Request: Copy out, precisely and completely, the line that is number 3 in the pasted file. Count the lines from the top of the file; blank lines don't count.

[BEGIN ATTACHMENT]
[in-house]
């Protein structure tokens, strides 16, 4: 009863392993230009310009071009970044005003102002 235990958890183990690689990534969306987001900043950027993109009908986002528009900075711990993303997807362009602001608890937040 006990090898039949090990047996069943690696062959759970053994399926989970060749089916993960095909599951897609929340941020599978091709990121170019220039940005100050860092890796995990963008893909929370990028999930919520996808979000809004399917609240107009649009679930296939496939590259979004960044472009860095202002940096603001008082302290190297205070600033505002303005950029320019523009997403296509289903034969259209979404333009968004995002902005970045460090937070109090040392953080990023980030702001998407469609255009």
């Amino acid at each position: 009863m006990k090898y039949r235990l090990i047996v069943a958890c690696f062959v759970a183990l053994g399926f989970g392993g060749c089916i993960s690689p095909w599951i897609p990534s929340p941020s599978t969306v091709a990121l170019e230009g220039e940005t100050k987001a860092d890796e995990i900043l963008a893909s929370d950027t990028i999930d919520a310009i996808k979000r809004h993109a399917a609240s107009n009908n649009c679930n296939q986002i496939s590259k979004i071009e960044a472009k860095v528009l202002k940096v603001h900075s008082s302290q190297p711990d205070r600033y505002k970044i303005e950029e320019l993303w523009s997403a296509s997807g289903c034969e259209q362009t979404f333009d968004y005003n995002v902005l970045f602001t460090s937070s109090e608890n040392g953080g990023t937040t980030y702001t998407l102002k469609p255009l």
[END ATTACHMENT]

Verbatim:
């Amino acid at each position: 009863m006990k090898y039949r235990l090990i047996v069943a958890c690696f062959v759970a183990l053994g399926f989970g392993g060749c089916i993960s690689p095909w599951i897609p990534s929340p941020s599978t969306v091709a990121l170019e230009g220039e940005t100050k987001a860092d890796e995990i900043l963008a893909s929370d950027t990028i999930d919520a310009i996808k979000r809004h993109a399917a609240s107009n009908n649009c679930n296939q986002i496939s590259k979004i071009e960044a472009k860095v528009l202002k940096v603001h900075s008082s302290q190297p711990d205070r600033y505002k970044i303005e950029e320019l993303w523009s997403a296509s997807g289903c034969e259209q362009t979404f333009d968004y005003n995002v902005l970045f602001t460090s937070s109090e608890n040392g953080g990023t937040t980030y702001t998407l102002k469609p255009l």